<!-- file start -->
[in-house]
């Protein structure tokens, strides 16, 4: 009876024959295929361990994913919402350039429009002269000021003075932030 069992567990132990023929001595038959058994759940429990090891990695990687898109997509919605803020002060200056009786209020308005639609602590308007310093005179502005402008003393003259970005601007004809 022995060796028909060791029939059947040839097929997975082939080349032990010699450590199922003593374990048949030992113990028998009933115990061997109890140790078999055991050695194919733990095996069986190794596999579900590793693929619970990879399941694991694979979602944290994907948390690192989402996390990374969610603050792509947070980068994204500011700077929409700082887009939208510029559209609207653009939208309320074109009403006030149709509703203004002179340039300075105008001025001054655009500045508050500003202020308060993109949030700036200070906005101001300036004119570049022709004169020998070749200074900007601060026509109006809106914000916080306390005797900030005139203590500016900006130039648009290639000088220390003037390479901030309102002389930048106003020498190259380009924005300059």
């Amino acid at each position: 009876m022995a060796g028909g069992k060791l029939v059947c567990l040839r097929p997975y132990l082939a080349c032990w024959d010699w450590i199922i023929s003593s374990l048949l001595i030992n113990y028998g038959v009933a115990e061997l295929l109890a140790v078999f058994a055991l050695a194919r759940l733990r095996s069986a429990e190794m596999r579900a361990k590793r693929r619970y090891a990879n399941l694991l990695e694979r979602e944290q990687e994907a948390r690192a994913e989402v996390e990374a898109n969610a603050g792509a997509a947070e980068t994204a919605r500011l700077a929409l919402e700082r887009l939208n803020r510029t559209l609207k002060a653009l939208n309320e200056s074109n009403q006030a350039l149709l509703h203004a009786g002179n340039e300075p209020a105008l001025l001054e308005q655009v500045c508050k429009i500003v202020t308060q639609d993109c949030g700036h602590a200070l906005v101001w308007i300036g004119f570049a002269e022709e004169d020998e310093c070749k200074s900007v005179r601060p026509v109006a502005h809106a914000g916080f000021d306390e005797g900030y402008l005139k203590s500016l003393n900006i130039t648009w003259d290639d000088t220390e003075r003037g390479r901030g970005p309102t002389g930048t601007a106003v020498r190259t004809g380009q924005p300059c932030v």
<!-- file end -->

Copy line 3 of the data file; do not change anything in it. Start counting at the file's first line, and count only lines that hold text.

């Amino acid at each position: 009876m022995a060796g028909g069992k060791l029939v059947c567990l040839r097929p997975y132990l082939a080349c032990w024959d010699w450590i199922i023929s003593s374990l048949l001595i030992n113990y028998g038959v009933a115990e061997l295929l109890a140790v078999f058994a055991l050695a194919r759940l733990r095996s069986a429990e190794m596999r579900a361990k590793r693929r619970y090891a990879n399941l694991l990695e694979r979602e944290q990687e994907a948390r690192a994913e989402v996390e990374a898109n969610a603050g792509a997509a947070e980068t994204a919605r500011l700077a929409l919402e700082r887009l939208n803020r510029t559209l609207k002060a653009l939208n309320e200056s074109n009403q006030a350039l149709l509703h203004a009786g002179n340039e300075p209020a105008l001025l001054e308005q655009v500045c508050k429009i500003v202020t308060q639609d993109c949030g700036h602590a200070l906005v101001w308007i300036g004119f570049a002269e022709e004169d020998e310093c070749k200074s900007v005179r601060p026509v109006a502005h809106a914000g916080f000021d306390e005797g900030y402008l005139k203590s500016l003393n900006i130039t648009w003259d290639d000088t220390e003075r003037g390479r901030g970005p309102t002389g930048t601007a106003v020498r190259t004809g380009q924005p300059c932030v």